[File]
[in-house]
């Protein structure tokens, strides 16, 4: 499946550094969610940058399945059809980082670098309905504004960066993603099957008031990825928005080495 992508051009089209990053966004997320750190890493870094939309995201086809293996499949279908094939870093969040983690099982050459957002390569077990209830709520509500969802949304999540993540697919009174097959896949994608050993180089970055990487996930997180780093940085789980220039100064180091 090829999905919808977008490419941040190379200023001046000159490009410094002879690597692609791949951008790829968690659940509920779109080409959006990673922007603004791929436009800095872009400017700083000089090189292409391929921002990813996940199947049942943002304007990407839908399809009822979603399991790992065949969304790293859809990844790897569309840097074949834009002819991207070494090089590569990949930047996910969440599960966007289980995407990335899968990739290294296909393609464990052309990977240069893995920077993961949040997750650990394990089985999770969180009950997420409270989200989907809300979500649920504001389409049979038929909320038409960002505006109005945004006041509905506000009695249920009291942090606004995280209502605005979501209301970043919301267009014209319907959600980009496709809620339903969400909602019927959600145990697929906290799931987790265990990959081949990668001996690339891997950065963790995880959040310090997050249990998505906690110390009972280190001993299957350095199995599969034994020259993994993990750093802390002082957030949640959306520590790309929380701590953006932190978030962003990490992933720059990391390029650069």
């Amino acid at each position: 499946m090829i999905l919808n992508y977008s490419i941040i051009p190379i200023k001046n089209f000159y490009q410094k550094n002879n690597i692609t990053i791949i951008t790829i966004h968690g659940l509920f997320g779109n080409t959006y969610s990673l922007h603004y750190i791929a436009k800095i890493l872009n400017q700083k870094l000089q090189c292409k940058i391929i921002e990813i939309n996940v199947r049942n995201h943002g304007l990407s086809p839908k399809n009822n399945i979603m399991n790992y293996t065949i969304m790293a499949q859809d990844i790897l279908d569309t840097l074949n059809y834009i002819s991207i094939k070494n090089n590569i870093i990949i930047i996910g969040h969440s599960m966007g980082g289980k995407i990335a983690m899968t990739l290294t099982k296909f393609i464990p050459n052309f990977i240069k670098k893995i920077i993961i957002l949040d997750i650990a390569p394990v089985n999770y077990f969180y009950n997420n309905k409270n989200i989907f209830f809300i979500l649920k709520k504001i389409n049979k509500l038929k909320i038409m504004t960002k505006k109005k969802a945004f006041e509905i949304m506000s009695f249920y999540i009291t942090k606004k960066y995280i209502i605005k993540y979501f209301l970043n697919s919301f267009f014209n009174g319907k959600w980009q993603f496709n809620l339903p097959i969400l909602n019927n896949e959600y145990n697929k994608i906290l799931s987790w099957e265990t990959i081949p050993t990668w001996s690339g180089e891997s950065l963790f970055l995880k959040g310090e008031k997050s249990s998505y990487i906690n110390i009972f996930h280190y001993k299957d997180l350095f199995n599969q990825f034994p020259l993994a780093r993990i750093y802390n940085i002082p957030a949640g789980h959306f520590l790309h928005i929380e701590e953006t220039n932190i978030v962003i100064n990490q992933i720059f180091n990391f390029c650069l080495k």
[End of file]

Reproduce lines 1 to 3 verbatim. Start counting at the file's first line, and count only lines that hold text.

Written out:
[in-house]
């Protein structure tokens, strides 16, 4: 499946550094969610940058399945059809980082670098309905504004960066993603099957008031990825928005080495 992508051009089209990053966004997320750190890493870094939309995201086809293996499949279908094939870093969040983690099982050459957002390569077990209830709520509500969802949304999540993540697919009174097959896949994608050993180089970055990487996930997180780093940085789980220039100064180091 090829999905919808977008490419941040190379200023001046000159490009410094002879690597692609791949951008790829968690659940509920779109080409959006990673922007603004791929436009800095872009400017700083000089090189292409391929921002990813996940199947049942943002304007990407839908399809009822979603399991790992065949969304790293859809990844790897569309840097074949834009002819991207070494090089590569990949930047996910969440599960966007289980995407990335899968990739290294296909393609464990052309990977240069893995920077993961949040997750650990394990089985999770969180009950997420409270989200989907809300979500649920504001389409049979038929909320038409960002505006109005945004006041509905506000009695249920009291942090606004995280209502605005979501209301970043919301267009014209319907959600980009496709809620339903969400909602019927959600145990697929906290799931987790265990990959081949990668001996690339891997950065963790995880959040310090997050249990998505906690110390009972280190001993299957350095199995599969034994020259993994993990750093802390002082957030949640959306520590790309929380701590953006932190978030962003990490992933720059990391390029650069």
């Amino acid at each position: 499946m090829i999905l919808n992508y977008s490419i941040i051009p190379i200023k001046n089209f000159y490009q410094k550094n002879n690597i692609t990053i791949i951008t790829i966004h968690g659940l509920f997320g779109n080409t959006y969610s990673l922007h603004y750190i791929a436009k800095i890493l872009n400017q700083k870094l000089q090189c292409k940058i391929i921002e990813i939309n996940v199947r049942n995201h943002g304007l990407s086809p839908k399809n009822n399945i979603m399991n790992y293996t065949i969304m790293a499949q859809d990844i790897l279908d569309t840097l074949n059809y834009i002819s991207i094939k070494n090089n590569i870093i990949i930047i996910g969040h969440s599960m966007g980082g289980k995407i990335a983690m899968t990739l290294t099982k296909f393609i464990p050459n052309f990977i240069k670098k893995i920077i993961i957002l949040d997750i650990a390569p394990v089985n999770y077990f969180y009950n997420n309905k409270n989200i989907f209830f809300i979500l649920k709520k504001i389409n049979k509500l038929k909320i038409m504004t960002k505006k109005k969802a945004f006041e509905i949304m506000s009695f249920y999540i009291t942090k606004k960066y995280i209502i605005k993540y979501f209301l970043n697919s919301f267009f014209n009174g319907k959600w980009q993603f496709n809620l339903p097959i969400l909602n019927n896949e959600y145990n697929k994608i906290l799931s987790w099957e265990t990959i081949p050993t990668w001996s690339g180089e891997s950065l963790f970055l995880k959040g310090e008031k997050s249990s998505y990487i906690n110390i009972f996930h280190y001993k299957d997180l350095f199995n599969q990825f034994p020259l993994a780093r993990i750093y802390n940085i002082p957030a949640g789980h959306f520590l790309h928005i929380e701590e953006t220039n932190i978030v962003i100064n990490q992933i720059f180091n990391f390029c650069l080495k």